Stagecoach (and its predecessors) has run open top buses on its seafront routes before but their choice of vehicle this time can only be an attempt to steal our thunder, or so it seems. In practice though it doesn’t seem to have affected our loadings in fact yesterday afternoon we carried our highest loading ever since our PD2 came to Torbay, with 51 passengers onboard.
Actually the Stagecoach PD2 is not in direct competition as theirs runs in normal service, following the timetable and route normally operated by modern deckers. It stops frequently to pick up and set down passengers and is probably being thrashed to keep to time whereas ours is a much more leisurely journey. We also have an informative commentary, delivered by an entertaining Tour Guide, which Stagecoach passengers won’t get.
So we’ve concluded that the PD2’s appearance has merely added to the appeal of Torbay as a tourist destination. It seems that ‘retro’ is cool these days! It’s quite bizarre at times, especially in Belgrave Road at about 10 in the morning when we park the sightseeing bus to promote our tours. A Bristol VRT from Rail River Link will pull up behind us and then the Greenway House Leyland PS1 trundles by as well! One day the 3 Leylands were joined by the old Carmel Coaches Dennis coach, in town on a private hire job.
Just a short post today. I’m off on my hols tomorrow so no more new posts until later in the month. Oh, and greetings to the gentleman from Somerset who rode on the sightseeing bus yesterday. He reads this blog and stepped onto the platform saying “How’s your back, Busman John?!”
For the time being, as my back injury seems to be improving, I am continuing to drive the English Riviera Sightseeing Tours bus. This occupies me for a few days each week and has given me some interesting adventures over the months since I started.
The weather plays a big part in determining how many people travel as the vast majority of travellers make their decision on the day and pay on the bus. A handful buy their tickets from the Tourist Information Centre but they too are bought on the same day as travel. As you know, if you’re a UK resident, our weather is not always best suited for an open top bus ride so we’ve had some very poor days. If it’s very dull, cold and wet we are likely not to run the tour at all as so few people (if any) want to pay to travel in these conditions.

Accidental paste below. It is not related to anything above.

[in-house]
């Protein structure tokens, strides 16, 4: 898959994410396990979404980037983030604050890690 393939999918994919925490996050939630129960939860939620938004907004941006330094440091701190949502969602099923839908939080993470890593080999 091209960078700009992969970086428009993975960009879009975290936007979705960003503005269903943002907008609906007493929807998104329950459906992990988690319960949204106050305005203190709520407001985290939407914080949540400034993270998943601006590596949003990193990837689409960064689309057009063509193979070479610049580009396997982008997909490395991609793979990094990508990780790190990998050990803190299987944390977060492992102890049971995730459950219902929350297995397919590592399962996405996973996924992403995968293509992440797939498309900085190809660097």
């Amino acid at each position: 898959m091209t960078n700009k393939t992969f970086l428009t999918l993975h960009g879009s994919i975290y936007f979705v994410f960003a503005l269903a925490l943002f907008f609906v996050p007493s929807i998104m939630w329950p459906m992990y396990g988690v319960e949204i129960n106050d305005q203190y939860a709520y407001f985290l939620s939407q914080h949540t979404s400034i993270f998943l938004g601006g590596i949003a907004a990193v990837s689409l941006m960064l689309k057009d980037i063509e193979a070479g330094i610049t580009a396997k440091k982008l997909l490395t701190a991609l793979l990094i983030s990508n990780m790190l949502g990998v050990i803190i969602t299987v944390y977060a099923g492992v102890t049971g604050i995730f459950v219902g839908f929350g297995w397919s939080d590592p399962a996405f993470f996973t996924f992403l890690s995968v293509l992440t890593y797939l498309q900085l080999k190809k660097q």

However, there have also been some superb days which means we’ve had some good loads as well. One day last week on the PD2 we had a full load on the top deck and a dozen downstairs as well and, as the school holidays are now upon us, this can only improve.
Although I drive the same tour route every day, there are still some interesting variations. These are mostly prompted by roadworks. For quite a while one of the roads near Babbacombe Downs was being dug up in several places which meant we could only just squeeze past the coned off bits. Add to that some contractors’ vehicles and oncoming traffic and progress was often slow. My spacial awareness skills went into overdrive! Only yesterday I was confronted by an unexpected set of roadworks in Wellswood. There’s a very tight, full-lock left turn at a junction near Kents Cavern and, to make it round in one go, I have to take it very wide, borrowing a bit of the opposite carriageway to give myself a chance.
But yesterday I found roadworks in the middle of the main road which only came into view after I’d started the turn. I hauled on the wheel faster still to make the turn as tight as possible and I began to think I’d have to reverse and give it another go. But I crept forward on full lefthand lock and, with the offside front tyre about an inch from the road cones, just made it round. On the afternoon tour there were parked cars which made it more difficult and I did have to do it in two bites. Grrrr.